This project helped me begin getting back into shape, because I choose to do it the hard way: instead of observing the sunset from campus, I went to the best observation place outside the city on top of Stone Mountain. This meant that I had to hike up to the top with my tripod and camera on a regular basis.

I used Adobe Photoshop to create a line-drawn skyline and to measure my observations consistently by using layers.

While I am posting my Sunset Observation Project as-is (meaning all of the mistakes contained below are mine), I continue to tell my students today that Professor Sowell was one of the professors who helped me with my writing, because I read his comments and listened to his advice. The takeaway for my students is that we can improve on our writing, communication, and composition anywhere and anytime–even in a class about our great solar system.

Jason W. Ellis

Professor James Sowell

PHYS 2021

Fall 2004

Sunset Observation Project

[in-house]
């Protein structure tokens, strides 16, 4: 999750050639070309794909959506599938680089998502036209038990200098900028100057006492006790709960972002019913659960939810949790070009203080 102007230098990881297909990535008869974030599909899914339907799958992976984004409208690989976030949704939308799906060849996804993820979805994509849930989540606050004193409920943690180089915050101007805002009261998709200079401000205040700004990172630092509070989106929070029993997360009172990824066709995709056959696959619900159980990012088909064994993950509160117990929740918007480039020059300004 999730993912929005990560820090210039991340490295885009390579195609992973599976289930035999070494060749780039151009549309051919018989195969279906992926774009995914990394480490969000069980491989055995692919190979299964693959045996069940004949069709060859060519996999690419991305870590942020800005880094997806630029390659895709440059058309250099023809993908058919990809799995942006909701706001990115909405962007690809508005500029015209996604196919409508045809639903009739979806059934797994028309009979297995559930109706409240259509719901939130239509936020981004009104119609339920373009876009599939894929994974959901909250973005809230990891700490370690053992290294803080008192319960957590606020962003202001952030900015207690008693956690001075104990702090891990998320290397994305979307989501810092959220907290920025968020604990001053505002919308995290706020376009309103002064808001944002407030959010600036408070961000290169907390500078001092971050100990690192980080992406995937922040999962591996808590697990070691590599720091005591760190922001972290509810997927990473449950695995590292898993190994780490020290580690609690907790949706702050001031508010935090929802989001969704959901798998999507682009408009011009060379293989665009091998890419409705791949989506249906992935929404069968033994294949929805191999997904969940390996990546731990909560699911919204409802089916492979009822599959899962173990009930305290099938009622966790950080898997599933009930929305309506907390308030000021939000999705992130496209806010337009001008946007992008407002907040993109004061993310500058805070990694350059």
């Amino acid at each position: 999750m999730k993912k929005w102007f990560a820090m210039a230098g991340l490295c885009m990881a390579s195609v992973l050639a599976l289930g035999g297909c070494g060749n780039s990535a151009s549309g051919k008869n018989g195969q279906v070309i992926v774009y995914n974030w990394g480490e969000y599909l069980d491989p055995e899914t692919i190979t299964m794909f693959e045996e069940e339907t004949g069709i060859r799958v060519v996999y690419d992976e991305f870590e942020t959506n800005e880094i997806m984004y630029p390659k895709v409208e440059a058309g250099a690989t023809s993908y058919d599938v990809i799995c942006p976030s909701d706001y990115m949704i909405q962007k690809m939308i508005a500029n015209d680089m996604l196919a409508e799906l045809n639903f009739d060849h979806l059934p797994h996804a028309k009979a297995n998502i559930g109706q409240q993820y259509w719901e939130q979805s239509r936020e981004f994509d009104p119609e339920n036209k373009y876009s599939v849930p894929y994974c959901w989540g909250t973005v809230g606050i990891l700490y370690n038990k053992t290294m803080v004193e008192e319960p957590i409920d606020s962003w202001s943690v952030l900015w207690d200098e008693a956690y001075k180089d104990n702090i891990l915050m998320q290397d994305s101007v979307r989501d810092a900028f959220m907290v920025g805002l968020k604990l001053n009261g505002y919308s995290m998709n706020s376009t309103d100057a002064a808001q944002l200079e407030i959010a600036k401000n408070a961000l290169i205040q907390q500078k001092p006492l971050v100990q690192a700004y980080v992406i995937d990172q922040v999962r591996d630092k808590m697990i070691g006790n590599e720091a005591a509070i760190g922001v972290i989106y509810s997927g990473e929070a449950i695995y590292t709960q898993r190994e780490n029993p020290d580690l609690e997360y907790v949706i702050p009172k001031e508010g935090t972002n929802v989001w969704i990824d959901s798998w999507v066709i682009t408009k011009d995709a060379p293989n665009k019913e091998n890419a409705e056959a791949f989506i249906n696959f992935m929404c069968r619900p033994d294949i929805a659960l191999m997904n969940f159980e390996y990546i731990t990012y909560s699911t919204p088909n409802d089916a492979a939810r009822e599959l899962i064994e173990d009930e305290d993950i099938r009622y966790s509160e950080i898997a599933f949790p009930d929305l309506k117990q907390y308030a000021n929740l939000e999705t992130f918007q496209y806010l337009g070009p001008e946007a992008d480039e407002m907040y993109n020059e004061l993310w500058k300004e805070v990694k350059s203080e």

image001

Purpose

The Sunset Observation Project is designed to use long established techniques to chart the progression of the Sun across the horizon over the course of one school semester. It allows the student to become more aware of the motion of the Earth, both on its axis as well as its orbit around the Sun.

Procedure

Over the course of the semester each student will make a number of observations of the Sun setting.  Each observation must be made from the same location and a point of reference should be chosen along the horizon so that the Sun’s change in location can be measured using the hand and fingers as angular measuring devices.  Each observation should be about a week or more apart so that a discernible change can be observed.